E39 / E60 Clutch sensitivity

I've driven an E39 540i and an E60 545i and noticed that while the clutch throw was fairly lengthy, the actual engagement zone was pretty small, particularly on the E39. Is that just the nature of the beast
on these cars or did I bump into a couple funny ones? It's not a deal- killer item, but is there any way to adjust the clutch to give me more room to work with? The E39 in particular seemed to be hypersensitive, with the engagement zone being at a point where the clutch lever was "pushing back" harder than it did earlier in its travel.
What say the FOAK? :)
Rancho Bob
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Look in any decent BMW mag' Long bolt with bit of stout rubber (shox mount) on the end is now being sold to shorten the time taken for gear shifts.
Block of wood with Velcro under the clutch pedal would do the same.
Sir Hugh of Bognor
The difference between men and boys is the price of their toys. Intelligence is not knowing the answer but knowing where and how to find it!
Hugh Gundersen snipped-for-privacy@h-gee.co.uk Bognor Regis, W.Sussex, England, UK
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snipped-for-privacy@h-gee.co.uk wrote:

I don't think that would solve what the OP was complaining of. He's saying (paraphrasing) that the point of clutch engagement is high up on the pedal throw, and coincides with the "over-center" point of the pedal spring, which makes it difficult to operate it smoothly.
The engagement point will sort of "self regulate" as the clutch disk wears since it is hydraulically operated clutch. So, I don't think you will be very successful in lowering the engagement point. You may be able to play around with different pedal springs and the mechanism to make it so the "over-center" occurs at a different place in the pedal throw.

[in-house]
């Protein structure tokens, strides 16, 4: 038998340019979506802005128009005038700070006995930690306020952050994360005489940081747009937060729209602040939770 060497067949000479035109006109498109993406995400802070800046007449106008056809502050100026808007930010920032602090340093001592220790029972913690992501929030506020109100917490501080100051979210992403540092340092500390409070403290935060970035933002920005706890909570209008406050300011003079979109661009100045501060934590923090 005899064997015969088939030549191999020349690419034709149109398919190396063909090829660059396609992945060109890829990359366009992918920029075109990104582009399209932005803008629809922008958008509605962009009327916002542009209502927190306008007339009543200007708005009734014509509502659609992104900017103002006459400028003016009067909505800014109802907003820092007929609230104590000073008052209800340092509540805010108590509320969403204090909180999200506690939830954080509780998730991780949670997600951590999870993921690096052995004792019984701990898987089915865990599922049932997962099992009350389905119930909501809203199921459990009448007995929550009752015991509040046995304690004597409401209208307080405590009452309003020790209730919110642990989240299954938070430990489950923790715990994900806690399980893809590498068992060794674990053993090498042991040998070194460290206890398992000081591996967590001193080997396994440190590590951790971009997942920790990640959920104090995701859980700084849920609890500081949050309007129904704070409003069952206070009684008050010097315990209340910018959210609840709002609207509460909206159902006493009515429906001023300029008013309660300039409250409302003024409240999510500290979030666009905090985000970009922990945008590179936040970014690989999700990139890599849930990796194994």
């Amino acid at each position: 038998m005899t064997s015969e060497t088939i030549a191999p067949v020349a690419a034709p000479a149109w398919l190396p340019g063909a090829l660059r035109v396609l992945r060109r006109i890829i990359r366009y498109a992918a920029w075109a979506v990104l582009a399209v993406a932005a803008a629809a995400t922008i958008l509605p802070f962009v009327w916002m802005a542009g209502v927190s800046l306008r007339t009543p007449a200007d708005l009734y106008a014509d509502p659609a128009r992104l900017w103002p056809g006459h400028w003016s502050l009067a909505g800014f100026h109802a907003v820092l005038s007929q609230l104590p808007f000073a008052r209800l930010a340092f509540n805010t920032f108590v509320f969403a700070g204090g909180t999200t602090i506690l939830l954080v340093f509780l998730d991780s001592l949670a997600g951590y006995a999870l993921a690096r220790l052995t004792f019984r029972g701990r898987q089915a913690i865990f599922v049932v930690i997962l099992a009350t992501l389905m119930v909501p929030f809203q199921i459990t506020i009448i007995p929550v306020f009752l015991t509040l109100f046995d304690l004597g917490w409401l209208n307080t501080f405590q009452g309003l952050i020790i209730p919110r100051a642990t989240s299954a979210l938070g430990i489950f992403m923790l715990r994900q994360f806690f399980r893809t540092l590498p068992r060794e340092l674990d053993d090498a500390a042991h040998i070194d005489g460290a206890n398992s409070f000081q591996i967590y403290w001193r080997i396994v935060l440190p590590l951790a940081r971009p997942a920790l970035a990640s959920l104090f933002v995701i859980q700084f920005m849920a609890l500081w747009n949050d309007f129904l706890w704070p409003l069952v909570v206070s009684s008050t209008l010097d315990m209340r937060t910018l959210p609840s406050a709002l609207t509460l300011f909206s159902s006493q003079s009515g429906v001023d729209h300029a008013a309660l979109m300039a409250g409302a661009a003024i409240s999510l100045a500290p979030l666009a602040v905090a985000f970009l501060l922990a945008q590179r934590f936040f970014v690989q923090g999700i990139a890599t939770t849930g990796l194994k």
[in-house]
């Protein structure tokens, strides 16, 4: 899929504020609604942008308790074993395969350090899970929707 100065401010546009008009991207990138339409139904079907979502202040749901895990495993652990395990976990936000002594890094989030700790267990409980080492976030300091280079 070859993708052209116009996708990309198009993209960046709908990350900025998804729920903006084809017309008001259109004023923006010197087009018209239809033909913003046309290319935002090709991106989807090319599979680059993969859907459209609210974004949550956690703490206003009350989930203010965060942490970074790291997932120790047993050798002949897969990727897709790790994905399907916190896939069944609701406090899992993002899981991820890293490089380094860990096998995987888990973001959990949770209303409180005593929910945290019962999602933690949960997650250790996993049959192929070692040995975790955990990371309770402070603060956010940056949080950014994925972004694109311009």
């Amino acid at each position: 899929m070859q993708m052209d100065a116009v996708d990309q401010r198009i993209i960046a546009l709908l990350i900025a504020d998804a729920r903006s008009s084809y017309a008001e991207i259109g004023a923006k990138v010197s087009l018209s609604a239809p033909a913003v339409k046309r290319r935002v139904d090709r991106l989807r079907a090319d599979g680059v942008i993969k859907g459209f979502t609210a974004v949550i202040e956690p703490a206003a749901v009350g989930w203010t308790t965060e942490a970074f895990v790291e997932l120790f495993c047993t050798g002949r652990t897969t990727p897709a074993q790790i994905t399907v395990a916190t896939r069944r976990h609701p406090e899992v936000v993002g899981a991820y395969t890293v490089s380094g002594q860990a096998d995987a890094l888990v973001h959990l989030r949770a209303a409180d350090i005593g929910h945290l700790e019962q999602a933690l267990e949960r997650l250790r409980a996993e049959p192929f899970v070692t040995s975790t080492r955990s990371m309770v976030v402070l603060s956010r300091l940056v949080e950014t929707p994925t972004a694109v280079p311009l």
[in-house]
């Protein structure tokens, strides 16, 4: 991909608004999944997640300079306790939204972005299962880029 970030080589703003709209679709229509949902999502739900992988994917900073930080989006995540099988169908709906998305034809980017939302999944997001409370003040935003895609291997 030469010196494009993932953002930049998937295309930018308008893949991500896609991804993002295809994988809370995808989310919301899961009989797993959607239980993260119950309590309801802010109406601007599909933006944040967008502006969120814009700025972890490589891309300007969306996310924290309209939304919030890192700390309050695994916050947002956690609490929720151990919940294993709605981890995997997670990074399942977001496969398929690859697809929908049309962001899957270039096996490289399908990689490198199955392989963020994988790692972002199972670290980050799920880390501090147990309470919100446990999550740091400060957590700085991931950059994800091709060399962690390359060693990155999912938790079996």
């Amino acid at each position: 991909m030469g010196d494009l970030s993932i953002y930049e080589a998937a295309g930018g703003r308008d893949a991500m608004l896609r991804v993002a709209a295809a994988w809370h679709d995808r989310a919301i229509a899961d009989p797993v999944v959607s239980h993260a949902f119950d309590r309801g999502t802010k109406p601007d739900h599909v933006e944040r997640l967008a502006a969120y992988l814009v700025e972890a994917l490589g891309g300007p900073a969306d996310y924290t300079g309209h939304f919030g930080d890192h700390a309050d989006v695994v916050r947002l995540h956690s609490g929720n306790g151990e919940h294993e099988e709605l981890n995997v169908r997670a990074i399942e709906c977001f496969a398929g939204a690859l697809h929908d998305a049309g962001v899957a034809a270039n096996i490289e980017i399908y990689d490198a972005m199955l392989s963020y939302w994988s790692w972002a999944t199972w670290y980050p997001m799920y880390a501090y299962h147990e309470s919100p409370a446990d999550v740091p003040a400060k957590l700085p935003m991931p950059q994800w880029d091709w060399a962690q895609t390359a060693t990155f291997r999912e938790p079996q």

Either that or, like most of these type of things, you'll probably get used to it after driving it for a while. Think of the added benefit, you'll be giving your left leg a daily workout... ;-)
--
-Fred W

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Precisely.
Yeah, but then I end up walking like Yosemite Sam, but only with one bowed leg.... :-D
Rancho Bob
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BobP wrote:

That would be fitting for your usenet moniker, eh "Rancho"?
--
-Fred W

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Heh. Actually got that nick from a golf buddy of mine who liked that I lived in Rancho Cucamonga for quite a few years. Ain't a lot of cows out here to rustle anymore.
Though you can still smell them when wind blows wrong.
Rancho Bob
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Two things about the clutch
1) It's self-adjusting, not much you can do to change the engagement. You can install a clutch stop that limits the pedal down-travel.
2) The clutch slave cylinder employs a clutch delay valve which prevents rapid engagement of the clutch (BMW says to reduce drivetrain shock). It makes smooth 1-2 shifts difficult to perform. It can be safely removed (or if you're concerned about warrantee issues) replaced with a valve body whose guts have been removed. Whichever method, the improvements are worthwhile.
3) As long as you're at it, you might try a short-shift kit. There are several on the market which (some include a replacement selector rod, some don't) which will replace the somewhat rubbery BMW shift mechanism with one of surgical precision.
R / John
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"John Carrier" wrote

I had my CDV removed about 3 months ago (e39 530i), and honestly, smooth shifting is still next to impossible on this car, mainly for the reason BobP mentioned - the engagement point just seems extremely small. Either that, or there is something wrong with my clutch (I bought it used with 30K miles).
And it's not that I don't know how to drive stick. I drove sticks all my life, and this is the first car where I can't execute smooth shifts majority of the time.
Pete
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